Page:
Introduction: What is Maintenance?
Maintenance in law stands for providing financial assistance to the applicant who is unable to maintain herself/himself, from the respondent for the expenses incurred in proceedings and required to support the survival. Moreover, it is a gender and religion-neutral concept into which a wife, husband, widow daughters-in-law, child, parents and dependants are entitled to approach the court of justice for the same.
Court iterated in Vijaya Manohar Arbat vs Kashi Rao Rajaram Sawai And Anr1 that, not only a married son but also a married daughter is bound under law to support the living of her parents. The law of maintenance is not exhaustive and the court of law makes alterations through precedents whenever it emerges as a necessity to modify or interpret the existing law.
Provisions for Maintenance in India
1. Under Hindu Law
Hindu Marriage Act, 1955:
Section 24 of the act elaborates on Maintenance pendent lite and expenses of proceedings which states, “either the wife or the husband, as the case may be, has no independent income sufficient for her or his support and the necessary expenses of the proceeding, it may, on the application of the wife or the husband, order the respondent to pay to the petitioner the expenses of the proceeding, and monthly during the proceeding such sum as, having regard to the petitioner’s own income and the income of the respondent, it may seem to the court to be reasonable.”
It additionally provides a period of 60 days from the date of service of notice to dispose of the application of payment of monthly maintenance.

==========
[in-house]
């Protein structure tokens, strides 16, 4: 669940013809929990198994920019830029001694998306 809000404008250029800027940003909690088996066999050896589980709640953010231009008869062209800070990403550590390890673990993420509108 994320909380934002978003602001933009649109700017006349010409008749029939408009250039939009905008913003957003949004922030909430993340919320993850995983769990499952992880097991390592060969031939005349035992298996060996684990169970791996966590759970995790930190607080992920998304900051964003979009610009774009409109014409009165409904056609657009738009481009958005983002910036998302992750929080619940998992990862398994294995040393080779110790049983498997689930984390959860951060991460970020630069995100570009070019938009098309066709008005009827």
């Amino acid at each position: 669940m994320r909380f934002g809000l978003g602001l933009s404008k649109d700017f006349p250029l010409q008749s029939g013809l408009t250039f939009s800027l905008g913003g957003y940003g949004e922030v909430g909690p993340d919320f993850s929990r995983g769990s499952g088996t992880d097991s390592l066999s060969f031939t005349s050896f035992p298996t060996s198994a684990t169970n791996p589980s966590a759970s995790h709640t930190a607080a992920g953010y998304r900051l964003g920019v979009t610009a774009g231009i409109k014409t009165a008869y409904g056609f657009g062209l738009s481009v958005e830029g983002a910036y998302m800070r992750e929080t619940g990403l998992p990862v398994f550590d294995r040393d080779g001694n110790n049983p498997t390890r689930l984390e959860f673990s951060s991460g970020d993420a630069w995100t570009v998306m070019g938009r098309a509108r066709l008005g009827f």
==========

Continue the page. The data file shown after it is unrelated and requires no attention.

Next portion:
Where section 24 had been drafted with an idea to entrust interim maintenance, Section 25 of the act pertains the provision for permanent alimony to the applicant from the own income of the respondent for her or his maintenance and support such gross sum or such monthly or periodical sum for a term not exceeding the life of the applicant. The order can be modified if there is a change in the situations of the parties or either of the party or if the beneficiary remarries.
Hindu Adoption and Maintenance Act, 1956:
The aforementioned act encircles the conditions of rendering maintenance to a wife, widowed daughters-in-law, child, aged parents, and dependents. Provisions for maintenance are envisaged in chapter 3 of the act. The wife is entitled to maintenance under section 18(2) of the act; it provides a list of conditions when she can apply to get maintained under this section. And, clause 3 of the latter states the conditions when she is entitled to get an order of maintenance. Child and aged parents are entitled to get a sum for survival under section 20 of the act.
However, section 23 clearly states that the quantum of maintenance is not affixed by the law and it depends on several economic and other factors.
2. Under Muslim Law
Muslim Women (Protection of Rights on Divorce) Act, 1986:
It states that a divorced Muslim woman is entitled to get the sum of Mehr promised during Nikaah, during the iddat period. And, if she is maintaining a child along with herself, she is entitled to get maintenance for 2 years from the date of birth of the child. However, the provision is not determined for the respondent and sufficient for the applicant.
3. Under Christian Law
Indian Divorce Act, 1869:
Section 37 of the act consists of the rule of providing a gross or annual sum to the wife in case “where a decree of dissolution of the marriage or a decree of judicial separation is obtained by the wife.” The District Court has the authority to order the maintenance sum, modify it when necessary, and temporarily suspend or revive it.